Travel: The past really is a foreign country, if you know where to look - just pick your century and get out your guidebook

Jeremy Atiyah
Saturday 11 September 1999 23:02

The land that time forgot. The land frozen in history. The land unspoilt by the ravages of modernity. The land where locals still practise their ancient arts of bread-baking, hat-wearing, wife-beating, sheep-tending, roof-thatching, wheel-fashioning, spear-hewing, maggot- eating, flint-chipping, etc., etc.

Yes, I like the sound of these places too. When I'm leafing through the guidebooks I can't help it. I instantly zoom in on the unique old quarters or the crumbling medieval cities or the faded colonial gems.

Don't believe those boffins who say time travel is impossible. Ask any American why they enjoy riding London black cabs. It's because they feel they're riding a close relative of the hansom cab. Americans come to Britain because they want to find out what their country looked like in the year 1975, and we go there to see what our country will be like in 2015.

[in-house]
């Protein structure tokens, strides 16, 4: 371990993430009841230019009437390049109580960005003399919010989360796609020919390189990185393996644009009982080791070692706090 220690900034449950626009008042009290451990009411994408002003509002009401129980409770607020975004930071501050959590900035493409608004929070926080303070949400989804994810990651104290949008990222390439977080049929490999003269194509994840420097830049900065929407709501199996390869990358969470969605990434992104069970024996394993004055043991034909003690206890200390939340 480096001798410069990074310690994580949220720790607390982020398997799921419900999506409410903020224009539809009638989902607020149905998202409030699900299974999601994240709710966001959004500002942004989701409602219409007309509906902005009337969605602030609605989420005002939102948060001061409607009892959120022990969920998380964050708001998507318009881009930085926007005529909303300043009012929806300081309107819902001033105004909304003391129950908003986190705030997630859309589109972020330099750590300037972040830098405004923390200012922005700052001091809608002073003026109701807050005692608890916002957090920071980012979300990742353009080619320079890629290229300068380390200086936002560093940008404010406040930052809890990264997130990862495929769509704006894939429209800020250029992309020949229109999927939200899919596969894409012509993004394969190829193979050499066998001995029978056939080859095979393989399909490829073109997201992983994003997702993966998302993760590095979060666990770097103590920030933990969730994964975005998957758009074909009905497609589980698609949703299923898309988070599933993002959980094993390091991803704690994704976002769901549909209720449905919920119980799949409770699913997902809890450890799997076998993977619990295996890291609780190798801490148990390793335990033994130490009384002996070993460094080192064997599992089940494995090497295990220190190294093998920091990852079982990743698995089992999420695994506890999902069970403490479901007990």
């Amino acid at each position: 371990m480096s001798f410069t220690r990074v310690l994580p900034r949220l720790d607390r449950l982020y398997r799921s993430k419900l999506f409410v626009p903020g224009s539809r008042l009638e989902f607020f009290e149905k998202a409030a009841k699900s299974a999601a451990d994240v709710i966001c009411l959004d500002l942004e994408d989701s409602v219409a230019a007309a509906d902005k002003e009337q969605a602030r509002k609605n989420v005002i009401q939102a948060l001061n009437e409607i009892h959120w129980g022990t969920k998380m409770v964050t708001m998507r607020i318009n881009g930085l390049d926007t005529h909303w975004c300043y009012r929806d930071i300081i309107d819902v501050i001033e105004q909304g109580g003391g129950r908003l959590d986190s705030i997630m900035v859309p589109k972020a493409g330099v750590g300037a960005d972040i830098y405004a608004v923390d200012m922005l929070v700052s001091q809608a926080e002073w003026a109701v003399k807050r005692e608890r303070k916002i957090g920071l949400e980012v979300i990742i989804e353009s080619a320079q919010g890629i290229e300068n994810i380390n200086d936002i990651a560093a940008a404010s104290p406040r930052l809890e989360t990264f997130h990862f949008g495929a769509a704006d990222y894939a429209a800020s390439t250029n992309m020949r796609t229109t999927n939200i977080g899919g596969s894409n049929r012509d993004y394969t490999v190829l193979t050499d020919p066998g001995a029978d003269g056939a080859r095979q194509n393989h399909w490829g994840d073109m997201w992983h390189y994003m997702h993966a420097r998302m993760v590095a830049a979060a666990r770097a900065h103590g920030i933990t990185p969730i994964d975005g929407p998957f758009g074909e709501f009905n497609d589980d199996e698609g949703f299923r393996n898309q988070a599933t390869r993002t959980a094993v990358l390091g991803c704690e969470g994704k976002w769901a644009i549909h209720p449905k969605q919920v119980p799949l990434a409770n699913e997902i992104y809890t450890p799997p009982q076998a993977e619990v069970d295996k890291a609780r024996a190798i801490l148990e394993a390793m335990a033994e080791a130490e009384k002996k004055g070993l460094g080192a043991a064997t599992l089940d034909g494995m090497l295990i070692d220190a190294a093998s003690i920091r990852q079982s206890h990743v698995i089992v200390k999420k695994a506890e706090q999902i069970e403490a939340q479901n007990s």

There are lots more examples of this. Britain of the 1970s is alive and well in parts of Spain. Britain of the 1960s is represented in Bulgaria. Britain of the 1920s, meanwhile, turns up in certain small Russian towns a few hundred miles east of Moscow, where people grow their own potatoes and stare into camera lenses as though they've never seen a camera.

If you want to get into the nineteenth century, I suggest a trip to north- eastern China. For cast-iron stairways, Dickensian smokestacks, wild staring faces, blast furnaces, steam trains on the line, boots, frock-coats and urban proletariats, I cannot think of many better places than Manchuria in mid-winter.

I am yet to find any place in the world where the people still wear Charles II wigs, so perhaps the seventeenth century is truly out of bounds. But the mountain villages of Yemen certainly remind me of fifteenth-century Tuscany, with latter-day qat-chewing Medicis and Viscontis still locked in bloody feuds.

Meanwhile, down in south Asia, patches of the ancient world are still alive. Entrail- gazing, heffer-slaughtering, goddess-adulating, ash-daubing: they're all out there, if you know where to look. Imperial Rome might seem like a remote country but you can still get there if you can envisage Alexander the Great smoking an Indian cigarette or riding a motorised rickshaw.

So in the end it turns out that you can visit any epoch of human civilisation you like. I am told that to travel through the jungles of Irian Jaya in search of the lost tribes of the interior is comparable to visiting Europe 50,000 years ago.

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